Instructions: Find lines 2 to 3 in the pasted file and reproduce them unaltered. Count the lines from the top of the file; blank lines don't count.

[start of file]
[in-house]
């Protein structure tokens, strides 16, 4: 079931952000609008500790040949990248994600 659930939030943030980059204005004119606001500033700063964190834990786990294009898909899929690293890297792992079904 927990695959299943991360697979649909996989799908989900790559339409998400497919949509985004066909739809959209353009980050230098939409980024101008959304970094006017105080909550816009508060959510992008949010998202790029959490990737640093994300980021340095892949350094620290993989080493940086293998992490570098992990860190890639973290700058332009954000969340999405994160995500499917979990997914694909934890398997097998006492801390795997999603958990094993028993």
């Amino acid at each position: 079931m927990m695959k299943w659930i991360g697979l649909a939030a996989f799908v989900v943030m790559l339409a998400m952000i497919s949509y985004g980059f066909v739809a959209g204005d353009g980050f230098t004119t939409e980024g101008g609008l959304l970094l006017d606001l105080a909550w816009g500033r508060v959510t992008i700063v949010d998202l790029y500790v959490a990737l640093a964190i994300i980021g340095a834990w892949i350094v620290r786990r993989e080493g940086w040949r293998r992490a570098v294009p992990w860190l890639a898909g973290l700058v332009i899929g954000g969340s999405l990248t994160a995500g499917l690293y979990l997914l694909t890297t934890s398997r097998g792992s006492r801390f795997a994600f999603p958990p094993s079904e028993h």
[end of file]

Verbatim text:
């Protein structure tokens, strides 16, 4: 079931952000609008500790040949990248994600 659930939030943030980059204005004119606001500033700063964190834990786990294009898909899929690293890297792992079904 927990695959299943991360697979649909996989799908989900790559339409998400497919949509985004066909739809959209353009980050230098939409980024101008959304970094006017105080909550816009508060959510992008949010998202790029959490990737640093994300980021340095892949350094620290993989080493940086293998992490570098992990860190890639973290700058332009954000969340999405994160995500499917979990997914694909934890398997097998006492801390795997999603958990094993028993």
């Amino acid at each position: 079931m927990m695959k299943w659930i991360g697979l649909a939030a996989f799908v989900v943030m790559l339409a998400m952000i497919s949509y985004g980059f066909v739809a959209g204005d353009g980050f230098t004119t939409e980024g101008g609008l959304l970094l006017d606001l105080a909550w816009g500033r508060v959510t992008i700063v949010d998202l790029y500790v959490a990737l640093a964190i994300i980021g340095a834990w892949i350094v620290r786990r993989e080493g940086w040949r293998r992490a570098v294009p992990w860190l890639a898909g973290l700058v332009i899929g954000g969340s999405l990248t994160a995500g499917l690293y979990l997914l694909t890297t934890s398997r097998g792992s006492r801390f795997a994600f999603p958990p094993s079904e028993h």